Summer break is a great time for teachers and principals to participate in professional development. Today I'm sharing an eBook teachers can download and read this summer to improve their vocabulary instruction.
As educators, we understand the power of words to inform, influence, and inspire. We recognize the beauty of a well-chosen word in a speech, marvel at the cleverness of a lyric in a song. Even our daily interactions are peppered with the vocabulary of our discipline and interests. When we open our mouths, we reveal our vocations. When we write a message, we reveal our avocations.
There is power in language. And there is power in the instruction of every new word. But sound vocabulary instruction requires attending to the selection, context, and grouping of words. In addition, teachers must model their thinking about the words, and students must be engaged in activities that get them using the words in the company of their peers. And finally, learners must have multiple experiences with new words so those words can become part of their personal vocabularies. Vocabulary instruction, therefore, must be intentional—that is, explicit—in order for it to be effective.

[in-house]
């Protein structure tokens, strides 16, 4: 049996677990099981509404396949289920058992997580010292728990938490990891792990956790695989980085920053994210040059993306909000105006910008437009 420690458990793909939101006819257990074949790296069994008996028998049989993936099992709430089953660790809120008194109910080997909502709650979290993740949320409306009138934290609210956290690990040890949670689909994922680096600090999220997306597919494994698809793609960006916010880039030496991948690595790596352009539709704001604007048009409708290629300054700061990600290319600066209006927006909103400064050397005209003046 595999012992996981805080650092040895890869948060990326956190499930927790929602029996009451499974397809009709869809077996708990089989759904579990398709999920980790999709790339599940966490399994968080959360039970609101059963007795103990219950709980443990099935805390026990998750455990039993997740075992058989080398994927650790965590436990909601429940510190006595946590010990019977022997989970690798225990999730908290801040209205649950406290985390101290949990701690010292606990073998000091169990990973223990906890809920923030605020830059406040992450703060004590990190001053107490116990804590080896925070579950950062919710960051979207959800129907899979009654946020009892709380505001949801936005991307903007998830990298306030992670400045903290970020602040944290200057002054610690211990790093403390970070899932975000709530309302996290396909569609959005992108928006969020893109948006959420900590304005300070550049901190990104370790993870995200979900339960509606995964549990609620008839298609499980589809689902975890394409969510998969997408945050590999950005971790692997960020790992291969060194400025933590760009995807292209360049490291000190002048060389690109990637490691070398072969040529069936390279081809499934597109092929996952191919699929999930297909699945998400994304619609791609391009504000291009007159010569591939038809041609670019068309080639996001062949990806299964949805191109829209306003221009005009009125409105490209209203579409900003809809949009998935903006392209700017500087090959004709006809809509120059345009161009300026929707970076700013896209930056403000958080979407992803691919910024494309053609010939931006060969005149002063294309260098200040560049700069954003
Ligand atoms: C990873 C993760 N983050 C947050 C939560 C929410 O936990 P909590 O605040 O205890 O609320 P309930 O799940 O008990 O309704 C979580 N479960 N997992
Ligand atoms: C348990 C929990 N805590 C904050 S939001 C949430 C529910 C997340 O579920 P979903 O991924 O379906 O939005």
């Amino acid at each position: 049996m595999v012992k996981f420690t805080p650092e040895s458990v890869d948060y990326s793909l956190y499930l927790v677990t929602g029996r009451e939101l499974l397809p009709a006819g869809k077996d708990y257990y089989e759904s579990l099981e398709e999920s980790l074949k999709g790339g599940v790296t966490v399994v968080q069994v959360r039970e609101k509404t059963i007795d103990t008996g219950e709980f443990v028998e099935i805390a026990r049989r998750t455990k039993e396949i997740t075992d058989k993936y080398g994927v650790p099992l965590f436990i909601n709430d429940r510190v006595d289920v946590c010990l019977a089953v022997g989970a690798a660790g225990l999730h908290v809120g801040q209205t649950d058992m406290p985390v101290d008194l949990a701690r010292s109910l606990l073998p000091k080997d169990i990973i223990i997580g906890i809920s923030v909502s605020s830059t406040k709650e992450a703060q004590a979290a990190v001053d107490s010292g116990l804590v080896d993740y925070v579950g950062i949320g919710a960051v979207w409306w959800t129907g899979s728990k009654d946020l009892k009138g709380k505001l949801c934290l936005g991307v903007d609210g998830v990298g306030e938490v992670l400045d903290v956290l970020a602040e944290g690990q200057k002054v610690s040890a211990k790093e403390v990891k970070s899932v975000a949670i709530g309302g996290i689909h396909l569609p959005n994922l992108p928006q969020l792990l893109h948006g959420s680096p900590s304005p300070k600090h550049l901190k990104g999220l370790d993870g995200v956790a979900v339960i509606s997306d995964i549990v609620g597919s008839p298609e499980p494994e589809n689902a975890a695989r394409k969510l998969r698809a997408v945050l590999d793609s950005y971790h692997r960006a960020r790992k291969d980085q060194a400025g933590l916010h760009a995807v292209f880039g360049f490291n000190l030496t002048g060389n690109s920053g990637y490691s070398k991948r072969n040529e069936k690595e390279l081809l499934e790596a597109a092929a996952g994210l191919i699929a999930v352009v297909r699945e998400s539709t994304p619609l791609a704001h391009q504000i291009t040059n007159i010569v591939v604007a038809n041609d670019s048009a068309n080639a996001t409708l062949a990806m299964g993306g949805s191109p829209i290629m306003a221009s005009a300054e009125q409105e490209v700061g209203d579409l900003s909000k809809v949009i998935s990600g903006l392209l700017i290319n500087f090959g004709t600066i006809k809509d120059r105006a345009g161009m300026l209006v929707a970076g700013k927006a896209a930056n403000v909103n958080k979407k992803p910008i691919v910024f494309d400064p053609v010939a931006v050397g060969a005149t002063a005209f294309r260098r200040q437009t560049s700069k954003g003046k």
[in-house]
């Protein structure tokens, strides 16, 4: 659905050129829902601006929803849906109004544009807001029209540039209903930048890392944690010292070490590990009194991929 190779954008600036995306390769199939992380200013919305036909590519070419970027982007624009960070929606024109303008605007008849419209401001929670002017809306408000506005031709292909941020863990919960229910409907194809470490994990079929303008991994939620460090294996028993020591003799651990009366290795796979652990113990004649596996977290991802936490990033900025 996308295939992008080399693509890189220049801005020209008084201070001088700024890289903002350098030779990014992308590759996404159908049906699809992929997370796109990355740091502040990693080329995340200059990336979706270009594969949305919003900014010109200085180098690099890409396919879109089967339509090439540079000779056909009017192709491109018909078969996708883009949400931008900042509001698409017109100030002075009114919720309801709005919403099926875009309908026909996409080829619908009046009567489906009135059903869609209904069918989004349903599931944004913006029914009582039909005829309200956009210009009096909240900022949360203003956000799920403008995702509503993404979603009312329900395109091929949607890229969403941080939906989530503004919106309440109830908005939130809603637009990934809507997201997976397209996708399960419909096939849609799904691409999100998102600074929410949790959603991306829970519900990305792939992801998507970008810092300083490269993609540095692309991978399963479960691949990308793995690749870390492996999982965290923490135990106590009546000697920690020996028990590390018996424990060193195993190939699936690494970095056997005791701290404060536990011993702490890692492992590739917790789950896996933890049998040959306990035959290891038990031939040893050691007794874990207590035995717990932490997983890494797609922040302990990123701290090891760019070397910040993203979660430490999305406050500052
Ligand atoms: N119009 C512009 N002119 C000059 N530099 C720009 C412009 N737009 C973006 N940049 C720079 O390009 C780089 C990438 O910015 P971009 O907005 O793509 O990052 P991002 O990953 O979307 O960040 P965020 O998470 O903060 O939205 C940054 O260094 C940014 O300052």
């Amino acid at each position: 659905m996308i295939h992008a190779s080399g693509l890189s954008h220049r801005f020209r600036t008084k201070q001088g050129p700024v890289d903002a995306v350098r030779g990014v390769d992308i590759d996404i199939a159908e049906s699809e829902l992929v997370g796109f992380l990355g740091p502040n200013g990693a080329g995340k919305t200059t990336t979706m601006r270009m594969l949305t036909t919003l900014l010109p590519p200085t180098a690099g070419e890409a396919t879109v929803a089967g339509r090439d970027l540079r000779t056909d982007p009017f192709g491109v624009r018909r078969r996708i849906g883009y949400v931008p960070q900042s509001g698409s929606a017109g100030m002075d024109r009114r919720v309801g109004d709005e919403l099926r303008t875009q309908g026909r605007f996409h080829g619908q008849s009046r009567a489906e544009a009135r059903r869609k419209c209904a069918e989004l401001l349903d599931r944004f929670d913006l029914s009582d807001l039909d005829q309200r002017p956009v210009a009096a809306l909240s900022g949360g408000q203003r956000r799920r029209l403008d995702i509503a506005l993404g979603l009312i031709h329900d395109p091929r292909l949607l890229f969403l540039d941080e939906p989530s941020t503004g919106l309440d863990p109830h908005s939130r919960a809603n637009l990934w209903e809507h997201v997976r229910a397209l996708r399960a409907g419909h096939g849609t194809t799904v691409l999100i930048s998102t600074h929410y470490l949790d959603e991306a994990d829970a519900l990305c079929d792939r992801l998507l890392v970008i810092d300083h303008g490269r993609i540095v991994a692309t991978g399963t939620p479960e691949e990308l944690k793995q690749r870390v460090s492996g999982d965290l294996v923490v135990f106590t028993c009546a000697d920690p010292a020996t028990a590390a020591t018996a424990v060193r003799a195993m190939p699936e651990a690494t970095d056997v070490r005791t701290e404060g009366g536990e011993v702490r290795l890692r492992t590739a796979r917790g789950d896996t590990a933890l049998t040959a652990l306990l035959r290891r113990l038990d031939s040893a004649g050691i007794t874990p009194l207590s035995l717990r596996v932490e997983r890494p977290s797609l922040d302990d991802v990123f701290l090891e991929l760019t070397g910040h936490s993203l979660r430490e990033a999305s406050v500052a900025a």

In the eBook below, Dr. Douglas Fisher and Dr. Nancy Frey give tips on how to implement effective vocabulary strategies and instruction that are both intentional and explicit. This eBook outlines the following:
Using Gradual Release of Responsibility in Vocabulary Instruction